The Battle of Brier Creek, 1779, showing the 2nd Battalion 71st Highland Regiment ready to lead Britain to a decisive victory over Brigadier-General Ashe’s North Carolinians and Georgians. Art by Graham Turner.
Designed in 1779 by Austrian inventor Bartholomäus Girardoni, copied and manufactured in Great Britain c.late 18th century. .48/12,2mm caliber barrel, 20-round tubular magazine, gravity-fed repeating air rifle, leather-bound brass pressurized air tank fitted as the stock. Hailing from the soon-to-be-extinct Holy Roman Empire, the Girardoni air rifle might be famous to American readers as one of the weapon brought by Lewis and Clarke on their expedition into the untamed West.
Possibly that exact same rifle, manufactured c.1795.
The rifle adopted in 1780 by the Austrian army was a .46~.51 caliber design fitted with a 20-ball gravity magazine and a 30-shot air tank made of sheet iron. These characteristics gave it a high rate of fire, a low muzzle report, no smoke upon shooting, and made it the very first repeating gun in military service, as well as one of the very first tubular magazine designs. Reloading was made through the forward end of the tube, after which the rifleman would be good to shoot 20 rounds by simply holding the weapon skyward and work the spring-loaded breech block to the side. Each soldier was equipped with two air tanks - not counting the one currently screwed on, a full magazine, 80 extra shots in 20-round tin tubes as well as a cleaning kit and a hand pump.
Staying in limited service throughout the Revolutionary and Napoleonic wars, the Girardoni rifle had a few defaults that prevented its widespread usage, foremost of which was its stock/air tank. Although very difficult to manufacture in 18th century factories, it wasn’t tough enough for military service, and every dent would render it useless. On top of that the pump issued with it required upward of 1500 hand strokes to fill it completely if no specialized utility wagon was available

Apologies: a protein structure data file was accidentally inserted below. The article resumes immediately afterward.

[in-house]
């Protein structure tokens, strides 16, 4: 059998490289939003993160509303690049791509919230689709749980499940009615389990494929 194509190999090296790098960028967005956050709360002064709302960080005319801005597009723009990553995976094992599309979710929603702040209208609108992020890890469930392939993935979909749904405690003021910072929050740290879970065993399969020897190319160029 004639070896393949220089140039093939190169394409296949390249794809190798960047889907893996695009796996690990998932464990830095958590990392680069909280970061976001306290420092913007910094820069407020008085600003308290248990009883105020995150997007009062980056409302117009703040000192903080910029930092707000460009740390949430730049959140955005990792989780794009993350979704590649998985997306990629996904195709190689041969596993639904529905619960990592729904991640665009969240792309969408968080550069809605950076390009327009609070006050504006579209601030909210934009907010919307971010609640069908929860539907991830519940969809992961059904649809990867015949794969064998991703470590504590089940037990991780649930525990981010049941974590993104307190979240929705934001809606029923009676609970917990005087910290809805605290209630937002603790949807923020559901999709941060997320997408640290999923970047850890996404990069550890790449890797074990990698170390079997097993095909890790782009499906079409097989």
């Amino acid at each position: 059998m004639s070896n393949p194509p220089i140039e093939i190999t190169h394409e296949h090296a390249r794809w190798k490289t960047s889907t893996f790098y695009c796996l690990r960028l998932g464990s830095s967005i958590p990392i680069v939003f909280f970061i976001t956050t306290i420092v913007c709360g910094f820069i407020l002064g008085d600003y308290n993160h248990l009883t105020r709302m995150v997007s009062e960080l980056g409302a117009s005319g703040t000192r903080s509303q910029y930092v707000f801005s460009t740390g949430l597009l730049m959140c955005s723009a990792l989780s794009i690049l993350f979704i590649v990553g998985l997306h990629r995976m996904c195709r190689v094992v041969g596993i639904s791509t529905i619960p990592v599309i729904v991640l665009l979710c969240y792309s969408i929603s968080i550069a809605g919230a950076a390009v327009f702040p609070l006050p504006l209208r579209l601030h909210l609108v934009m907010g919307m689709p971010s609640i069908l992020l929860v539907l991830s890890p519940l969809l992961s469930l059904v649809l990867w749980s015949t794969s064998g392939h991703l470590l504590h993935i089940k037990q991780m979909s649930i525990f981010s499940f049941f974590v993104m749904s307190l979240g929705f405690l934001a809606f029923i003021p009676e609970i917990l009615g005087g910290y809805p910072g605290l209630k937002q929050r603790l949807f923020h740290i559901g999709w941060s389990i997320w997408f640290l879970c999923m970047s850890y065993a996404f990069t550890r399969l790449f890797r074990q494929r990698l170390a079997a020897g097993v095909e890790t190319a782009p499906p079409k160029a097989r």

Request : please do a jeff atkins imagine but please dont let him die there iM BEGGIN U
This imagine doesn’t mention his death or the party or anything! Just a regular ‘dating Jeff Atkins’ imagine. Lol
Requests are closed. xx
Warnings : not really smut but… stripping ?…. cheeky!Jeff
Pairings : Jeff x Fem.Reader
Walking into the library, my eyes scanned over everyone’s faces until I saw my boyfriend sitting with Clay. He looked irritated and pinched the bridge of his nose. Taking a seat at the table, Jeff’s eyes lit up.
“Hey babe.” He smiled.
I grinned, “How’s he doing, Clay?”
“Depends. Did Abraham Jefferson write the Declaration of Independence?” Clay responded smartly.
Manufactured by Henry Nock’s company in London c.~1800 - no serial number. .44 ball, smoothbore manually indexed six-barrel cluster, self-priming flintlock. A considerable upgrade on his 1779 seven-barreled volley gun, Nocks uses the revolving technology of American gunsmith Artemus Wheeler and adds to it a self-priming mechanism of his own design, which would later be the basis of Elisha Collier’s famous designs. This firearm would allow its user to fire a shot, lock the barrel cluster into its next position, cock the hammer, lower the frizzen and take another shot, up to six times in a row. It was a considerably faster rate of fire than any musket at the time.